under similar Pd-glycosylation conditions.4 The tin acetal 17b formation, however, was difficult to optimize, as conversion to the crude tin acetal must be complete to get good yields and regioselectivities. When this 2-step procedure was performed under optimal conditions, a 5 : 1 mixture of C-3 to C-2 regioisomers was obtained (68%) (Table 1). A practical alternative to this difficult to execute procedure emerged when we replaced the stochiometric tin reagent with the catalytic boron reagent developed by Taylor (Ph2BOCH2CH2NH2) resulting in a dual B-nucleophilic/Pdelectrophilic catalyzed glycosylation.12,13 For instance, when the Taylor catalyst was added to our typical glycosylation conditions (2.5% Pd2(dba)3$CHCl3/4PPh3, 15 mol% Ph2BOCH2CH2NH2 in CH2Cl2) a 2.5 : 1 mixture of C-3 to C-2 regioisomers was obtained. This ratio was signicantly increased to 6 : 1, when the solvent system was changed from CH2Cl2 to CH3CN/THF (10 : 1). Varying the percentage of the boron catalyst from 10 to 30 percent found the optimal B/Pd ratio to be 6 : 1 for this glycosylation reaction. Presumably the anionic nature of the borinate complex 17c makes it an ideal coupling partner with the cationic Pd-p-allyl complex (e.g., intermediate 18, Fig. 2), whereas the more polar solvent improves the turnover rate for the formation of borinate 17c. Thus, rendering it signicantly more reactive than the neutral diol 17a and as a result requiring on catalytic amounts to impart excellent regiocontrol. Under our optimized conditions (2.5 mol% Pd2(dba)3$CHCl3/4PPh3, 30 mol% Ph2BOCH2CH2NH2 in CH3CN/THF(10 : 1)) a mixture of 17a/14 (1 : 1.1) was coupled in

Fig. 2

Plausible transition state for glycosylation via dual catalysis.

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Scheme 3

Synthesis of mezzettiaside-9, 10 & 11.

an 77% yield with good regiocontrol (7.5 : 1). It is worth noting that when the C-4 ester is smaller (e.g., OAc), signicantly better regiocontrol (16 : 1) was observed in this B-/Pd-dual catalyzed glycosylation (e.g., 23 to 24, Scheme 5). The mixture of regioisomeric products 19 and 20 was difficult to separate at preparative scales. This was easily solved by protecting the remaining hydroxyl group 19 and 20 as a chloroacetate (21)and reducing the enone to give pure allylic alcohol 12 in 85% aer silica gel chromatography. The allylic alcohol portion of 12 could be easily elaborated into the three disaccharide members of the mezzettiasides 9–11 (Scheme 3). Synthesis of mezzettiaside-9 was accomplished in four steps (64%). Specically, the allylic alcohol 12 underwent chloroacetylation at the C-4 position ((ClAc)2O, 10 mol% DMAP in Py), followed by an Upjohn dihydroxylation (OsO4/NMO(aq)), bis-acetylation (Ac2O/Py) and nally bis-deprotection of the two chloroacetate groups (thiourea, NaHCO3 and n-Bu4NI)14 to give mezzettiaside-9. When the chloroacetylation step was removed from the above sequence, the resulting three steps sequence provides mezzettiaside-11, in overall good yield (66%). The regioisomeric diacetate mezzettiaside-10 was prepared by a slightly different sequence. The allylic alcohol 12 was C-4 acetylated, dihydroxylated, and regioselectively acetylated via orthoester formation to give the protected disaccharide 22 (68%, 3 steps). Once again, selective removal to the C-2 chloroacetate group gave mezzettiaside-10 (86%). In addition to being an intermediate for the synthesis of mezzettiaside-10, disaccharide 22 proved to be the launching point for the syntheses of the remaining tri- and tetrasaccharide members of the mezzettiasides (Schemes 4–6). The application of this approach to the trisaccharide mezzettiasides 2–4 and 8, began with the Pd-catalyzed glycosylation of disaccharide 22 with pyranone 14 to give trisaccharide 13 (68%). A four step post glycosylation sequence was used to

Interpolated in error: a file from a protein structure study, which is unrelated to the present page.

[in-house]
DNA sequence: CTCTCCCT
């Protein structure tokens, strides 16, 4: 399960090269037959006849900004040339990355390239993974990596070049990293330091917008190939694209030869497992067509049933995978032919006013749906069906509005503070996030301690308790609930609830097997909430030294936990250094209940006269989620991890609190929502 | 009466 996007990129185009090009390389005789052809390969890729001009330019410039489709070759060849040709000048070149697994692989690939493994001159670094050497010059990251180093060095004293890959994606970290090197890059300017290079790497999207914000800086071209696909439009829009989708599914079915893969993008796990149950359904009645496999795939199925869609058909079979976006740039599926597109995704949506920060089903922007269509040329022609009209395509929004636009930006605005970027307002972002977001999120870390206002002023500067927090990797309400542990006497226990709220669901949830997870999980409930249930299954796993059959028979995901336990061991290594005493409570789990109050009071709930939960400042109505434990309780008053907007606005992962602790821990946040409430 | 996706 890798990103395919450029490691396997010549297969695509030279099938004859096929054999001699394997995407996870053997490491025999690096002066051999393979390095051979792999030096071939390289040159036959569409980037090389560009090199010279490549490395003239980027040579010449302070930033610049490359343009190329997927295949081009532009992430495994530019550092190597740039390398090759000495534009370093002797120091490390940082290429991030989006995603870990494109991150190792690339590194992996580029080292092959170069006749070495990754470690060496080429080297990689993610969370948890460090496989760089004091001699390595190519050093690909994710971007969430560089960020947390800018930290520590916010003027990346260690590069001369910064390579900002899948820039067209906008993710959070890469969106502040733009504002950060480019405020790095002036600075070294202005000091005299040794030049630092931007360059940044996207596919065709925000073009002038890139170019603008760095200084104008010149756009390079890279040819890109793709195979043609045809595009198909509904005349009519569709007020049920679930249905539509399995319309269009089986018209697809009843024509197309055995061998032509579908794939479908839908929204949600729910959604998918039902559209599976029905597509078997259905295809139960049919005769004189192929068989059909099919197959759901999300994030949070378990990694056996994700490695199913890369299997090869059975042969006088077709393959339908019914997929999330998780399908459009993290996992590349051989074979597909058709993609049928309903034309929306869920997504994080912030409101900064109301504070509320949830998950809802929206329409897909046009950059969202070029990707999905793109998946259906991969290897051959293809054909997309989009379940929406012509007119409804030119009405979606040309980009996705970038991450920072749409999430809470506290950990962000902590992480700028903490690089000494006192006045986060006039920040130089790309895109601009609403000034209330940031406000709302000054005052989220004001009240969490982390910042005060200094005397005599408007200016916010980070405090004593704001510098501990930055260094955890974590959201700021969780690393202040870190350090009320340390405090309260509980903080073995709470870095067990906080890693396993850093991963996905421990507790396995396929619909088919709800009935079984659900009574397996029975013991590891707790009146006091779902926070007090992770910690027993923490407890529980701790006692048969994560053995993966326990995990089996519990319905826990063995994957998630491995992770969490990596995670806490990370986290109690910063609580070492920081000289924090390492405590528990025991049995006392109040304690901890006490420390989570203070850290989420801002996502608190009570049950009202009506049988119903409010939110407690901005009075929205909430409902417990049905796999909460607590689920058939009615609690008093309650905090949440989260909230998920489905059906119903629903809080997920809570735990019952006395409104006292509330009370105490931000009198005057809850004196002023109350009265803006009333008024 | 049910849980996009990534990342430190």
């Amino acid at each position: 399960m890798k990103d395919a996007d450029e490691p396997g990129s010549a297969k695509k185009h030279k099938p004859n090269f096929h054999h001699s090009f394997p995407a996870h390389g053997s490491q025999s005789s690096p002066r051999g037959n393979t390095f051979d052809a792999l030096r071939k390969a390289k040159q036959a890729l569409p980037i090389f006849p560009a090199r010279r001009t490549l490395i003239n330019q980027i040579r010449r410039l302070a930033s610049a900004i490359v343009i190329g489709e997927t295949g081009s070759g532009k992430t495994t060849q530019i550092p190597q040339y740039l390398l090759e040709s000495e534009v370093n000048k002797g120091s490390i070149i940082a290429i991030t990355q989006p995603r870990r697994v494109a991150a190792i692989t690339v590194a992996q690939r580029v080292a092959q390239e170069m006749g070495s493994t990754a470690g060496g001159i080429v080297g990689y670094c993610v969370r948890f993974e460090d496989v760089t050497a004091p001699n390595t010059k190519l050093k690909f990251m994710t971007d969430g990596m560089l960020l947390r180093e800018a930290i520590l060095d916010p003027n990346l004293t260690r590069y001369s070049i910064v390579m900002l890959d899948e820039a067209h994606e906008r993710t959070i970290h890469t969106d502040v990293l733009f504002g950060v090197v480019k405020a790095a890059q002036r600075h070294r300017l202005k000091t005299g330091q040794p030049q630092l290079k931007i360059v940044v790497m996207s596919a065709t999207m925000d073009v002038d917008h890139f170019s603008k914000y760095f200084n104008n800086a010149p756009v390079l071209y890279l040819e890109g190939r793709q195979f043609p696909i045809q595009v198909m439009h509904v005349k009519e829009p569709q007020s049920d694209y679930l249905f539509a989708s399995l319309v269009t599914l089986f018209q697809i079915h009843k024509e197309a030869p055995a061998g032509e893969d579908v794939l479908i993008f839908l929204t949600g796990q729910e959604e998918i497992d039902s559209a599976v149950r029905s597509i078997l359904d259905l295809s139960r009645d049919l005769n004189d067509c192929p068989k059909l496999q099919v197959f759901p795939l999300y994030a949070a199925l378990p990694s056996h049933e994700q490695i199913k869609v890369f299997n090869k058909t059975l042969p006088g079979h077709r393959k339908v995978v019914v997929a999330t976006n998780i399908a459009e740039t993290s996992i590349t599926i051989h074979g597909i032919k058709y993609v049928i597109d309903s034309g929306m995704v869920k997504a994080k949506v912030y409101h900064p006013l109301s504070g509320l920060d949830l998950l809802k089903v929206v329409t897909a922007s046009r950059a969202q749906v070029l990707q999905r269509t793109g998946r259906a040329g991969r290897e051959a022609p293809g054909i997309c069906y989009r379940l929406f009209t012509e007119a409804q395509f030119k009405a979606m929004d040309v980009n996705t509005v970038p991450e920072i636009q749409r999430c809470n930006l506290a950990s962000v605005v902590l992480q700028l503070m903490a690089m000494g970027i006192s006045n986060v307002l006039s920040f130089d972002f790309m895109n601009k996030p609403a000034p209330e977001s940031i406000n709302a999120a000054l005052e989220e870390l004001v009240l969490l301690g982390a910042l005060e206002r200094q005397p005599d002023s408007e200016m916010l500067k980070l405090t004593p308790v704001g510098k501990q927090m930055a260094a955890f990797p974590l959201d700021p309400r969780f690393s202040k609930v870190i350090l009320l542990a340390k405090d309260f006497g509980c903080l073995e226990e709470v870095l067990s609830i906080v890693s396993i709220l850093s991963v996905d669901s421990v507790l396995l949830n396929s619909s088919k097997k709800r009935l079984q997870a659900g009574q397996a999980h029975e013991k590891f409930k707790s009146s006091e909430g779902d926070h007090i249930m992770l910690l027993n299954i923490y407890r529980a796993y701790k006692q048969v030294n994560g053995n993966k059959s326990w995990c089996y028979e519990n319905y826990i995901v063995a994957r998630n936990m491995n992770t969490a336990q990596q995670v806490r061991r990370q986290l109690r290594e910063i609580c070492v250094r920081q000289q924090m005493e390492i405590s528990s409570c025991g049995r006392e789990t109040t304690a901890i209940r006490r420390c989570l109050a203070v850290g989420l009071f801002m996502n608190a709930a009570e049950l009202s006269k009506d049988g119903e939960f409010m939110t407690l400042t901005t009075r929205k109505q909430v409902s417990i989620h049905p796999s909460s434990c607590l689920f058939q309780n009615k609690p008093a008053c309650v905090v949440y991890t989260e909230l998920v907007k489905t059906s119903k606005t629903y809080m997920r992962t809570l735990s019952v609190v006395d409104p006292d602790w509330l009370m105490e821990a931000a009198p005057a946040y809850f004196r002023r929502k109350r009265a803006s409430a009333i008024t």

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convert trisaccharide 13 into mezzettiaside 8. This involved a twostep post-glycosylation transformation (NaBH4/CeCl3 and OsO4/ NMO(aq)) of the enone functionality of 13 into a rhamno-sugar, an orthoester mediated axial acetylation at C-2 followed by chloroacetate deprotection to give mezzettiaside 8 (53%, 4 steps). The key tris-rhamno-trisaccharide intermediate 23 for the synthesis of mezzettiaside 2, 3 and 4 was synthesized from trisaccharide 13 by incorporating a C-4 acetylation into the above post-glycosylation sequence (NaBH4/CeCl3, Ac2O/Py and OsO4/NMO(aq)), (Scheme 4). Mezzettiaside 4 was obtained by removing the chloroacetate protecting group (23 to 4, 82%). The required C-2 acetylation in mezzettiaside 2 was achieved via orthoester while the C-3 acetate for mezzettiaside 3 was obtained via Taylor borinate catalyzed acetylation of 23.10 Finally removal of chloroacetate gave mezzettiaside 2 and mezzettiaside 3 in 64% and 58% overall yield respectively (Scheme 4). As with disaccharide 22, trisaccharide 23 served as a point of divergence for the route to the nal three tetrasaccharide mezzettiasides 5–7 (Scheme 5). The route to the tetrasaccharide natural products began with a second regioselective C-3 glycosylation (23 and 14). This was accomplished once again with use of the Taylor catalyst in the dual B-nucleophilic/Pd-electrophilic catalyzed glycosylation (2.5 mol% Pd2(dba)3$CHCl3/4PPh3, 15

Scheme 4

Synthesis of mezzettiaside-2, 3, 4 & 8.

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Scheme 6

Scheme 5

Synthesis of mezzettiaside-5.